Martydom and Imitation in Early Christian Texts and Art
This volume explores the phenomenon of Christian martyrdom and ideas of “following Christ,” in particular focusing on theological and pragmatic difficulties in the early Christian period.
How can martyrs successfully follow Christ without themselves entering into a competition with Christ? What happens when the idea of following Christ so faithfully as to experience martyrdom becomes impossible because of the fundamentally different living situation of the faithful? How are model and imitation shaped in comparison to pagan exempla? Contributions from archaeology, classical philology, ancient history, theology, and art history suggest some answers to these questions, drawing equally on ancient literature and material culture.
In the last two decades we have had many books and proceedings of conferences on the history, formulas and incantations of magic in antiquity, both in East and West, but this is the first book of its kind that focuses on the material aspects of magic, such as gems, rings, drawings, grimoires, amulets and figurines.
In recent years scholars have focused not only on the discourse and practices of magic in antiquity, but also on its practitioners, literary stereotypes and historical shifts. Much less attention, however, has been paid to the material that was used by the magicians for their curses and incantations. Yet there is no magic without materiality. The practice of magic required a specialist expertise that knew how to handle material such as lead, gold, stones, papyrus, figurines or voodoo dolls. That is why we present new insights on the materiality of magic by studying both the materials used for magic as well as the books in which the expertise was preserved.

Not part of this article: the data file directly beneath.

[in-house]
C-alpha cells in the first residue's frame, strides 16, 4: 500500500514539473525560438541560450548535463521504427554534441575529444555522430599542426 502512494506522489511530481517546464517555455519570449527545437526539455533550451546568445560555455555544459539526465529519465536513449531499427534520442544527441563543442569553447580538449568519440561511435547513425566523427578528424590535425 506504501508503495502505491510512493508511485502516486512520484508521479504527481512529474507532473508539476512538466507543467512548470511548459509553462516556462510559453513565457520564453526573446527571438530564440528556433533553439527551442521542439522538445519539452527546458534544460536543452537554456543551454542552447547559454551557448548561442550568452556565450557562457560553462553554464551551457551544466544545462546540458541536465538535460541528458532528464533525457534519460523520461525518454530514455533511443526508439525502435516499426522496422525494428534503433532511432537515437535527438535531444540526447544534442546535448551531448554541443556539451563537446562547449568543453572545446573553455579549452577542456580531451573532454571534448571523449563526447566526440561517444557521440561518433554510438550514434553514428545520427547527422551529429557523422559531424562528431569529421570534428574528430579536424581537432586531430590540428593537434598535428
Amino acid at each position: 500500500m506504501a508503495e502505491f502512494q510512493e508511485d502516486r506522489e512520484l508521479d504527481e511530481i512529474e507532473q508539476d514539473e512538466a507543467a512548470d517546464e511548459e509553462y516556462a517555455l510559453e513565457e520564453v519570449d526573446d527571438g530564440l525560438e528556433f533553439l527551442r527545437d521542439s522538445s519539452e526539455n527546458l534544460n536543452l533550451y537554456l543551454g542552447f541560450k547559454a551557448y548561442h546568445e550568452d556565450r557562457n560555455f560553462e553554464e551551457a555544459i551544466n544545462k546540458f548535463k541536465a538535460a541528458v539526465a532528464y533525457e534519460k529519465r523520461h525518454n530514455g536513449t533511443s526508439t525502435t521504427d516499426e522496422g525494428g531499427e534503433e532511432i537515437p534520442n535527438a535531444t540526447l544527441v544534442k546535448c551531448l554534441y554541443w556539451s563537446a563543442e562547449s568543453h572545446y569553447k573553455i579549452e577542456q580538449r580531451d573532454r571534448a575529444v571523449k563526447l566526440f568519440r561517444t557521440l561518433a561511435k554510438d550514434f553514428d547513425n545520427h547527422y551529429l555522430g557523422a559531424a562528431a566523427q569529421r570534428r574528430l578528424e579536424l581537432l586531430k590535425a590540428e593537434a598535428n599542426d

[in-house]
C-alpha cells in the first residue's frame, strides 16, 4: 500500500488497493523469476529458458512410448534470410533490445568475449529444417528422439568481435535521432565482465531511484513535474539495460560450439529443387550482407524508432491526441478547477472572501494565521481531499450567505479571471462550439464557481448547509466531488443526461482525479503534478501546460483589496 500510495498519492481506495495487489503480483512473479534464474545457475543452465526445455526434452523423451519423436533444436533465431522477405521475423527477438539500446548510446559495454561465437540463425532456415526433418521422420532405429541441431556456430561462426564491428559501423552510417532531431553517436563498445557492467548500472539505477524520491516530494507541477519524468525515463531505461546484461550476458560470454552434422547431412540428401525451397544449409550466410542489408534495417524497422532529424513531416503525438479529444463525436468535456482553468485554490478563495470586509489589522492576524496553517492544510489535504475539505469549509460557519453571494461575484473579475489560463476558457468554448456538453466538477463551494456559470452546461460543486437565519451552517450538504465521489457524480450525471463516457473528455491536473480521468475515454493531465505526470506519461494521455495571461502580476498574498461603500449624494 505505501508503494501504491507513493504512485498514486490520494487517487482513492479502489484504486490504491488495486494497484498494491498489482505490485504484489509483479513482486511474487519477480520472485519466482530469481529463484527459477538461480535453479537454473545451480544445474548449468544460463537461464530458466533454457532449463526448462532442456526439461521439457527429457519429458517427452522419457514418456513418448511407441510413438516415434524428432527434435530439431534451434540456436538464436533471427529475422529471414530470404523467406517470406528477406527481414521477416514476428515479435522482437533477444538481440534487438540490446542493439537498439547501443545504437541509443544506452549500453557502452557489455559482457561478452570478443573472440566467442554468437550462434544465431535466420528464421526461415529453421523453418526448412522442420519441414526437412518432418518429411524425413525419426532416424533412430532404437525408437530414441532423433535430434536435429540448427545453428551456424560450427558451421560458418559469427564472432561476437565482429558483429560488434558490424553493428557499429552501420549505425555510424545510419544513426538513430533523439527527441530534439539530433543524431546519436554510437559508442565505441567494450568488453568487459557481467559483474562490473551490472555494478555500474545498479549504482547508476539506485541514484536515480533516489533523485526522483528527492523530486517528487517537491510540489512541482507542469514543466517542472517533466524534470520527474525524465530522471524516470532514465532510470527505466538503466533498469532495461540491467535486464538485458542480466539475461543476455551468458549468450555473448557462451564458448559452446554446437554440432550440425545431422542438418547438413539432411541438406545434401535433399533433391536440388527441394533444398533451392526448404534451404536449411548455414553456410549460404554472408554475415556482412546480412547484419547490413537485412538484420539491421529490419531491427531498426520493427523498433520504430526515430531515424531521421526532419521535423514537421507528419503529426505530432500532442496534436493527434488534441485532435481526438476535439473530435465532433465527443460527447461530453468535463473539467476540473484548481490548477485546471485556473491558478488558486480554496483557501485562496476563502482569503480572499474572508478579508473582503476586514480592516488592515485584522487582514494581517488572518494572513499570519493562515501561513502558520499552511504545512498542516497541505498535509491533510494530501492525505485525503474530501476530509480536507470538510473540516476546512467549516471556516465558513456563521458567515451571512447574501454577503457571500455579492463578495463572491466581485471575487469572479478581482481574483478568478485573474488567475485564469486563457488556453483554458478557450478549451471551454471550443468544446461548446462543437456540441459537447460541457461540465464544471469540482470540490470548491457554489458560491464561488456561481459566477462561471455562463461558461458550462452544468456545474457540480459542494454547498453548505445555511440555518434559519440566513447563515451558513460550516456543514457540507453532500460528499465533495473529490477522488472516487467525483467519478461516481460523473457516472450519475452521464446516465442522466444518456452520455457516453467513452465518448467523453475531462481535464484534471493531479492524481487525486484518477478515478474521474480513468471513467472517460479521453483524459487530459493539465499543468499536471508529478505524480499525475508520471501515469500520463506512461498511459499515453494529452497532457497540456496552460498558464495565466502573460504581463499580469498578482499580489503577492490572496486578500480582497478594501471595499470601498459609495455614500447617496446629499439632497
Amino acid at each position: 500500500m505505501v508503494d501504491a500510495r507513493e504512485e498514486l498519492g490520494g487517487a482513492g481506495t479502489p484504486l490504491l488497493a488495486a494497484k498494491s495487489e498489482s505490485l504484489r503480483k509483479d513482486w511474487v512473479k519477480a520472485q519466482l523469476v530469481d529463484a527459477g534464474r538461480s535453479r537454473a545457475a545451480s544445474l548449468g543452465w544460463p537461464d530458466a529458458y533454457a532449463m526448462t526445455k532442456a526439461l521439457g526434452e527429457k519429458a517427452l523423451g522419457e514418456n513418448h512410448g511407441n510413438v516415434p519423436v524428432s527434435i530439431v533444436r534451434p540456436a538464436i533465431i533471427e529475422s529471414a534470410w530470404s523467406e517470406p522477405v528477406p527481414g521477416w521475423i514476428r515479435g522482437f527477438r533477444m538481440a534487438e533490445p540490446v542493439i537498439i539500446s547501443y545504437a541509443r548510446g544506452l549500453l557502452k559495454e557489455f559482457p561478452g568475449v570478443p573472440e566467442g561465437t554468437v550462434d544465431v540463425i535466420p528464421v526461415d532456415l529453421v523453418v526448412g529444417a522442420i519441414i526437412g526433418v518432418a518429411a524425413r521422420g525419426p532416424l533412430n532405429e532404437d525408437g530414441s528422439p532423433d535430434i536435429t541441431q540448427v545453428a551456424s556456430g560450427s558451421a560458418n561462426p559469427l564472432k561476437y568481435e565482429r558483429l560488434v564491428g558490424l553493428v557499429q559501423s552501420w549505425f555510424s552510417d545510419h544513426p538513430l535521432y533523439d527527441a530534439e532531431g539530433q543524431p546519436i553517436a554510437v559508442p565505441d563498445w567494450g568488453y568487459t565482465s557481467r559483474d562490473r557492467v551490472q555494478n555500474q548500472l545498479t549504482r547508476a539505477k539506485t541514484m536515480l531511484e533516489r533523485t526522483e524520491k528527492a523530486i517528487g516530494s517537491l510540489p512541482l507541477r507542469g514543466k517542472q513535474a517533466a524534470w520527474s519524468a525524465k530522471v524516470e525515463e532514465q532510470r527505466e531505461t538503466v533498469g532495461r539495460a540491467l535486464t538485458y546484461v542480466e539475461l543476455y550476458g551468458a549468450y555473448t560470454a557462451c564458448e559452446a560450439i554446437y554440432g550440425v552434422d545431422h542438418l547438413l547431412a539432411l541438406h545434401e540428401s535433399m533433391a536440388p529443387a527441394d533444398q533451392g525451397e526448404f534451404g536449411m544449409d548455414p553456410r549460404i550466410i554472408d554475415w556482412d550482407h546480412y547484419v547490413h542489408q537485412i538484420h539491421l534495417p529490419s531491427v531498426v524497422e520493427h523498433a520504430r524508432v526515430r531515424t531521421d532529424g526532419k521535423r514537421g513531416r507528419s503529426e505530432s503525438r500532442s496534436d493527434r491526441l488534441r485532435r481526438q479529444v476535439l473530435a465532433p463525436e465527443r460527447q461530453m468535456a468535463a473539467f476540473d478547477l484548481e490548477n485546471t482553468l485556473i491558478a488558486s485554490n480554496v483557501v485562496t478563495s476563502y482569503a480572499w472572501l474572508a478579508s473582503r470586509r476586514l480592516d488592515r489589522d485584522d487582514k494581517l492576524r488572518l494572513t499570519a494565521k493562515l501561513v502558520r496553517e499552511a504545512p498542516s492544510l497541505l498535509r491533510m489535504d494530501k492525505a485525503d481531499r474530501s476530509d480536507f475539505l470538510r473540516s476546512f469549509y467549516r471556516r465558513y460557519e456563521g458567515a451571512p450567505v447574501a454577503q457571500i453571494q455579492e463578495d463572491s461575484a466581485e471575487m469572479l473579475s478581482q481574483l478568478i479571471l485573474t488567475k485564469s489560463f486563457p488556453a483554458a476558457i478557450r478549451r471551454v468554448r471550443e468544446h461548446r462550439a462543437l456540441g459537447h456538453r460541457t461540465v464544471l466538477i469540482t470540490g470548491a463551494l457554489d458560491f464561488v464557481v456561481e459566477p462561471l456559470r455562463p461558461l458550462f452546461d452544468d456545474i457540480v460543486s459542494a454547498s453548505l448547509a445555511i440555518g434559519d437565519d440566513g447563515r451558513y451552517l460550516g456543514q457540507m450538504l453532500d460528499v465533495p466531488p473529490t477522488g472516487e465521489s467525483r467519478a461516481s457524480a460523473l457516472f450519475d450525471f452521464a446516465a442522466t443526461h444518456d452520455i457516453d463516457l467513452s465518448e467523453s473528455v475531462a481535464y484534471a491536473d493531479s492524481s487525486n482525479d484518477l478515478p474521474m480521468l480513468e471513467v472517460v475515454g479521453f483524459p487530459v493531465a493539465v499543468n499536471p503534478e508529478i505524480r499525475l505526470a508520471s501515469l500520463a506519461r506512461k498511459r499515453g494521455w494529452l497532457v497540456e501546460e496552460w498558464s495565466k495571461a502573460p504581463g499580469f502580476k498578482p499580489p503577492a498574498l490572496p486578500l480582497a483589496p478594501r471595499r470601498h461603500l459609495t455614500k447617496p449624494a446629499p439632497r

Die Götterbilder der fortgeschrittenen römischen Kaiserzeit folgen einer traditionellen Bildsprache, die durch die vorbildhaften Statuen der griechischen Klassik geprägt ist. Gleichzeitig unterscheiden sie sich signifikant von früheren Epochen: Vorbilder werden variiert, Elemente verschiedener Bildwerke miteinander kombiniert und eigene Bild- und Erzählzusammenhänge neu geschaffen. Die Götterstatuen des 2. bis 4. Jahrhunderts n. Chr. erhalten immer mehr Attribute und dekorative Details; Statuenstützen und Plinthen werden mit beigeordneten Figuren bereichert; statuarische Gruppen setzen Handlungsabläufe in Szene. Die Beiträge dieses Bandes untersuchen, wie Götterbilder der mittleren und der späteren Kaiserzeit gewandelte religiöse Vorstellungen visualisieren und ihnen eine sinnlich erfahrbare Präsenz verleihen. Sie zeigen, wie sich damit ältere Auffassungen vom Wesen der Götter stabilisieren, gleichzeitig aber auch neue religiöse Auffassungen manifest und verstetigt werden.